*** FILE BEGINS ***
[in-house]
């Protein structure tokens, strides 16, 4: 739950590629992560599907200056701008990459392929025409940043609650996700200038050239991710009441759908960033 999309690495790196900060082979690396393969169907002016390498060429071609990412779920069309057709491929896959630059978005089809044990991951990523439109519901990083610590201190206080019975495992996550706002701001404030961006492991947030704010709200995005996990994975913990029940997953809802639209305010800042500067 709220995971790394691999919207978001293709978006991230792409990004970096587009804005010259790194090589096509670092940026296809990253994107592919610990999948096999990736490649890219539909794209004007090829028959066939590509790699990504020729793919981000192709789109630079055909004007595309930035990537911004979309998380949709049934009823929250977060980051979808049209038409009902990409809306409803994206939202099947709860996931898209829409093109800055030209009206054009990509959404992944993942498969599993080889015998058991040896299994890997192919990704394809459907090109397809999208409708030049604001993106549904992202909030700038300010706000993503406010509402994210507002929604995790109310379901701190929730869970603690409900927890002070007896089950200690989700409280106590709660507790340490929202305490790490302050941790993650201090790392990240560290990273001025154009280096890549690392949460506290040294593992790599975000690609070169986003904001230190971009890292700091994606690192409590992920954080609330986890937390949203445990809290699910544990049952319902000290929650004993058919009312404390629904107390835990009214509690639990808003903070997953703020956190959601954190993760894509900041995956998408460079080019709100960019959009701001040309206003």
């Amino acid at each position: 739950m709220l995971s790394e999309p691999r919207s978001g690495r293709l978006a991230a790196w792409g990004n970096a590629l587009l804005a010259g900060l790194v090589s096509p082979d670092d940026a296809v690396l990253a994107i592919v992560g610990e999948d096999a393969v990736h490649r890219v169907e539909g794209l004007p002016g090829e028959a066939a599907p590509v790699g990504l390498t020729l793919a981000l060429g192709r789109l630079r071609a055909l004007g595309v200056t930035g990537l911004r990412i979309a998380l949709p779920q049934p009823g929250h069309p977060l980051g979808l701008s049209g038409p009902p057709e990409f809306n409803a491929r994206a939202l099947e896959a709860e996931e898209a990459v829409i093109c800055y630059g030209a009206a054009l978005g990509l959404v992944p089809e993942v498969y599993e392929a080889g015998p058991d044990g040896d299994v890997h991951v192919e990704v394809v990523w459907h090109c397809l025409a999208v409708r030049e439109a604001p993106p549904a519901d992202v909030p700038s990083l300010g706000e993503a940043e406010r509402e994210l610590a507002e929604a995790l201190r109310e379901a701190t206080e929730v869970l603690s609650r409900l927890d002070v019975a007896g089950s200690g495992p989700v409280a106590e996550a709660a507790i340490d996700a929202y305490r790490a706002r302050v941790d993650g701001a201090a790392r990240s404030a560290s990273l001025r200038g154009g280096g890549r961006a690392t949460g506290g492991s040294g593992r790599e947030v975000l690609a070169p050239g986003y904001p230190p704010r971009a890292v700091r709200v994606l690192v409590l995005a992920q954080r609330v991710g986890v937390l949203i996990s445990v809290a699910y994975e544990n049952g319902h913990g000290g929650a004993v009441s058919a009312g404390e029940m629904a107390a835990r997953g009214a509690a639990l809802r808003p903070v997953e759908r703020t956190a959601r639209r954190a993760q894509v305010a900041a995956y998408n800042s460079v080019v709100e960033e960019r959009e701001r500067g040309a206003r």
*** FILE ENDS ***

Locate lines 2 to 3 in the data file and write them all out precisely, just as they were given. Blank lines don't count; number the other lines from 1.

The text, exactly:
């Protein structure tokens, strides 16, 4: 739950590629992560599907200056701008990459392929025409940043609650996700200038050239991710009441759908960033 999309690495790196900060082979690396393969169907002016390498060429071609990412779920069309057709491929896959630059978005089809044990991951990523439109519901990083610590201190206080019975495992996550706002701001404030961006492991947030704010709200995005996990994975913990029940997953809802639209305010800042500067 709220995971790394691999919207978001293709978006991230792409990004970096587009804005010259790194090589096509670092940026296809990253994107592919610990999948096999990736490649890219539909794209004007090829028959066939590509790699990504020729793919981000192709789109630079055909004007595309930035990537911004979309998380949709049934009823929250977060980051979808049209038409009902990409809306409803994206939202099947709860996931898209829409093109800055030209009206054009990509959404992944993942498969599993080889015998058991040896299994890997192919990704394809459907090109397809999208409708030049604001993106549904992202909030700038300010706000993503406010509402994210507002929604995790109310379901701190929730869970603690409900927890002070007896089950200690989700409280106590709660507790340490929202305490790490302050941790993650201090790392990240560290990273001025154009280096890549690392949460506290040294593992790599975000690609070169986003904001230190971009890292700091994606690192409590992920954080609330986890937390949203445990809290699910544990049952319902000290929650004993058919009312404390629904107390835990009214509690639990808003903070997953703020956190959601954190993760894509900041995956998408460079080019709100960019959009701001040309206003």
């Amino acid at each position: 739950m709220l995971s790394e999309p691999r919207s978001g690495r293709l978006a991230a790196w792409g990004n970096a590629l587009l804005a010259g900060l790194v090589s096509p082979d670092d940026a296809v690396l990253a994107i592919v992560g610990e999948d096999a393969v990736h490649r890219v169907e539909g794209l004007p002016g090829e028959a066939a599907p590509v790699g990504l390498t020729l793919a981000l060429g192709r789109l630079r071609a055909l004007g595309v200056t930035g990537l911004r990412i979309a998380l949709p779920q049934p009823g929250h069309p977060l980051g979808l701008s049209g038409p009902p057709e990409f809306n409803a491929r994206a939202l099947e896959a709860e996931e898209a990459v829409i093109c800055y630059g030209a009206a054009l978005g990509l959404v992944p089809e993942v498969y599993e392929a080889g015998p058991d044990g040896d299994v890997h991951v192919e990704v394809v990523w459907h090109c397809l025409a999208v409708r030049e439109a604001p993106p549904a519901d992202v909030p700038s990083l300010g706000e993503a940043e406010r509402e994210l610590a507002e929604a995790l201190r109310e379901a701190t206080e929730v869970l603690s609650r409900l927890d002070v019975a007896g089950s200690g495992p989700v409280a106590e996550a709660a507790i340490d996700a929202y305490r790490a706002r302050v941790d993650g701001a201090a790392r990240s404030a560290s990273l001025r200038g154009g280096g890549r961006a690392t949460g506290g492991s040294g593992r790599e947030v975000l690609a070169p050239g986003y904001p230190p704010r971009a890292v700091r709200v994606l690192v409590l995005a992920q954080r609330v991710g986890v937390l949203i996990s445990v809290a699910y994975e544990n049952g319902h913990g000290g929650a004993v009441s058919a009312g404390e029940m629904a107390a835990r997953g009214a509690a639990l809802r808003p903070v997953e759908r703020t956190a959601r639209r954190a993760q894509v305010a900041a995956y998408n800042s460079v080019v709100e960033e960019r959009e701001r500067g040309a206003r």